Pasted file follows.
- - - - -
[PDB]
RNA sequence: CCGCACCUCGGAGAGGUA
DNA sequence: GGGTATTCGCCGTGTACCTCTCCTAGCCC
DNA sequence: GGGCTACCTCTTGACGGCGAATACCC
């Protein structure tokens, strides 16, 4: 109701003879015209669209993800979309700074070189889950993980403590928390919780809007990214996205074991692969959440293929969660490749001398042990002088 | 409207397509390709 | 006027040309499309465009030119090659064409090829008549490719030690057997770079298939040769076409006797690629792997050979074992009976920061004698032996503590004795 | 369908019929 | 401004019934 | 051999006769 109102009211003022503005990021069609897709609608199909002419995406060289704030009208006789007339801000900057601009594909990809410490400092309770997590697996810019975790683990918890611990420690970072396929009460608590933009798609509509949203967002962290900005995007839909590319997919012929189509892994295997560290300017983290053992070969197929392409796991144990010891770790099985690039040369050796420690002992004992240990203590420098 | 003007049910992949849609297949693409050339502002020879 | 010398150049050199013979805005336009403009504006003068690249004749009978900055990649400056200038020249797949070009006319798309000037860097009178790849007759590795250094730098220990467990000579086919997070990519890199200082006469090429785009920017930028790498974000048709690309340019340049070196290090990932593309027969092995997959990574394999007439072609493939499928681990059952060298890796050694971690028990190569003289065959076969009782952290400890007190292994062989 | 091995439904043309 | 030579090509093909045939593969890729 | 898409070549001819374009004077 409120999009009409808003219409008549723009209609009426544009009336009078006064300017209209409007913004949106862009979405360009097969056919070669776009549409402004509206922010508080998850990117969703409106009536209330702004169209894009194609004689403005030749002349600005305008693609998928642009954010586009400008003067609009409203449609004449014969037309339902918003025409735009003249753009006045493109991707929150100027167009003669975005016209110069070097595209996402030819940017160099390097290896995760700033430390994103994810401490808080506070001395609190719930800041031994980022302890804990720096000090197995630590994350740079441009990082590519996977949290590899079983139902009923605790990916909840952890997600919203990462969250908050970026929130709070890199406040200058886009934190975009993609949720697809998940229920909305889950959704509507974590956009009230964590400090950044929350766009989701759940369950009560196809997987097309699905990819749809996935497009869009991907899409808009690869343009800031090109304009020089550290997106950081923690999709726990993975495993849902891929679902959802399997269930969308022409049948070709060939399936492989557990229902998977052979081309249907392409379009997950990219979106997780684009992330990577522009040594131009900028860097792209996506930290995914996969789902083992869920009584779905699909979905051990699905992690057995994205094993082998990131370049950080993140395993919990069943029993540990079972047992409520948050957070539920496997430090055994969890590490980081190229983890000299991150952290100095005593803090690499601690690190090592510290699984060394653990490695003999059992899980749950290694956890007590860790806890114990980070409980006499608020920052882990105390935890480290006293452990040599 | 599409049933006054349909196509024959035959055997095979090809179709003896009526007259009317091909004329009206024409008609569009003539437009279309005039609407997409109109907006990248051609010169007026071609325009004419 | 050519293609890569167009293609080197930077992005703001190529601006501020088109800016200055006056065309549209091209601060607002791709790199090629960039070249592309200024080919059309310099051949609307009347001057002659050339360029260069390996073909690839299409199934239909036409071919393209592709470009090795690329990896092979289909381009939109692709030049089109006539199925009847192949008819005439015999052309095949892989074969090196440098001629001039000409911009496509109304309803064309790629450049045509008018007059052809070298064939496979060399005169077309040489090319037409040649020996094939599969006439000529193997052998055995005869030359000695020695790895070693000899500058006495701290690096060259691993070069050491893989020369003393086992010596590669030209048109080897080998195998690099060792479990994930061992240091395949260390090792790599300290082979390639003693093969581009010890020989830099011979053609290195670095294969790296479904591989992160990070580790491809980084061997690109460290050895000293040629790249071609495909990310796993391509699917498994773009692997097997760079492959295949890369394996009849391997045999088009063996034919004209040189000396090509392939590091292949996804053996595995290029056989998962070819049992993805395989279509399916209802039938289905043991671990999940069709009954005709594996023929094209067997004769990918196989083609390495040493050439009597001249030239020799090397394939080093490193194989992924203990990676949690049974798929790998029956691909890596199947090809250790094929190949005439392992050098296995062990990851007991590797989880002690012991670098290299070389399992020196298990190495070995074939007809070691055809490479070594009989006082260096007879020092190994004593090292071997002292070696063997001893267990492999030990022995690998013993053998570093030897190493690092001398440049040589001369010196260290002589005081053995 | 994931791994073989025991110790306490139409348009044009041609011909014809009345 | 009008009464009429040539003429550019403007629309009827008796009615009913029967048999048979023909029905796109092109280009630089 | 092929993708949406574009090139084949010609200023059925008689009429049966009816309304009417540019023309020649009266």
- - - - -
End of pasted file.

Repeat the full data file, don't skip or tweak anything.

[PDB]
RNA sequence: CCGCACCUCGGAGAGGUA
DNA sequence: GGGTATTCGCCGTGTACCTCTCCTAGCCC
DNA sequence: GGGCTACCTCTTGACGGCGAATACCC
């Protein structure tokens, strides 16, 4: 109701003879015209669209993800979309700074070189889950993980403590928390919780809007990214996205074991692969959440293929969660490749001398042990002088 | 409207397509390709 | 006027040309499309465009030119090659064409090829008549490719030690057997770079298939040769076409006797690629792997050979074992009976920061004698032996503590004795 | 369908019929 | 401004019934 | 051999006769 109102009211003022503005990021069609897709609608199909002419995406060289704030009208006789007339801000900057601009594909990809410490400092309770997590697996810019975790683990918890611990420690970072396929009460608590933009798609509509949203967002962290900005995007839909590319997919012929189509892994295997560290300017983290053992070969197929392409796991144990010891770790099985690039040369050796420690002992004992240990203590420098 | 003007049910992949849609297949693409050339502002020879 | 010398150049050199013979805005336009403009504006003068690249004749009978900055990649400056200038020249797949070009006319798309000037860097009178790849007759590795250094730098220990467990000579086919997070990519890199200082006469090429785009920017930028790498974000048709690309340019340049070196290090990932593309027969092995997959990574394999007439072609493939499928681990059952060298890796050694971690028990190569003289065959076969009782952290400890007190292994062989 | 091995439904043309 | 030579090509093909045939593969890729 | 898409070549001819374009004077 409120999009009409808003219409008549723009209609009426544009009336009078006064300017209209409007913004949106862009979405360009097969056919070669776009549409402004509206922010508080998850990117969703409106009536209330702004169209894009194609004689403005030749002349600005305008693609998928642009954010586009400008003067609009409203449609004449014969037309339902918003025409735009003249753009006045493109991707929150100027167009003669975005016209110069070097595209996402030819940017160099390097290896995760700033430390994103994810401490808080506070001395609190719930800041031994980022302890804990720096000090197995630590994350740079441009990082590519996977949290590899079983139902009923605790990916909840952890997600919203990462969250908050970026929130709070890199406040200058886009934190975009993609949720697809998940229920909305889950959704509507974590956009009230964590400090950044929350766009989701759940369950009560196809997987097309699905990819749809996935497009869009991907899409808009690869343009800031090109304009020089550290997106950081923690999709726990993975495993849902891929679902959802399997269930969308022409049948070709060939399936492989557990229902998977052979081309249907392409379009997950990219979106997780684009992330990577522009040594131009900028860097792209996506930290995914996969789902083992869920009584779905699909979905051990699905992690057995994205094993082998990131370049950080993140395993919990069943029993540990079972047992409520948050957070539920496997430090055994969890590490980081190229983890000299991150952290100095005593803090690499601690690190090592510290699984060394653990490695003999059992899980749950290694956890007590860790806890114990980070409980006499608020920052882990105390935890480290006293452990040599 | 599409049933006054349909196509024959035959055997095979090809179709003896009526007259009317091909004329009206024409008609569009003539437009279309005039609407997409109109907006990248051609010169007026071609325009004419 | 050519293609890569167009293609080197930077992005703001190529601006501020088109800016200055006056065309549209091209601060607002791709790199090629960039070249592309200024080919059309310099051949609307009347001057002659050339360029260069390996073909690839299409199934239909036409071919393209592709470009090795690329990896092979289909381009939109692709030049089109006539199925009847192949008819005439015999052309095949892989074969090196440098001629001039000409911009496509109304309803064309790629450049045509008018007059052809070298064939496979060399005169077309040489090319037409040649020996094939599969006439000529193997052998055995005869030359000695020695790895070693000899500058006495701290690096060259691993070069050491893989020369003393086992010596590669030209048109080897080998195998690099060792479990994930061992240091395949260390090792790599300290082979390639003693093969581009010890020989830099011979053609290195670095294969790296479904591989992160990070580790491809980084061997690109460290050895000293040629790249071609495909990310796993391509699917498994773009692997097997760079492959295949890369394996009849391997045999088009063996034919004209040189000396090509392939590091292949996804053996595995290029056989998962070819049992993805395989279509399916209802039938289905043991671990999940069709009954005709594996023929094209067997004769990918196989083609390495040493050439009597001249030239020799090397394939080093490193194989992924203990990676949690049974798929790998029956691909890596199947090809250790094929190949005439392992050098296995062990990851007991590797989880002690012991670098290299070389399992020196298990190495070995074939007809070691055809490479070594009989006082260096007879020092190994004593090292071997002292070696063997001893267990492999030990022995690998013993053998570093030897190493690092001398440049040589001369010196260290002589005081053995 | 994931791994073989025991110790306490139409348009044009041609011909014809009345 | 009008009464009429040539003429550019403007629309009827008796009615009913029967048999048979023909029905796109092109280009630089 | 092929993708949406574009090139084949010609200023059925008689009429049966009816309304009417540019023309020649009266």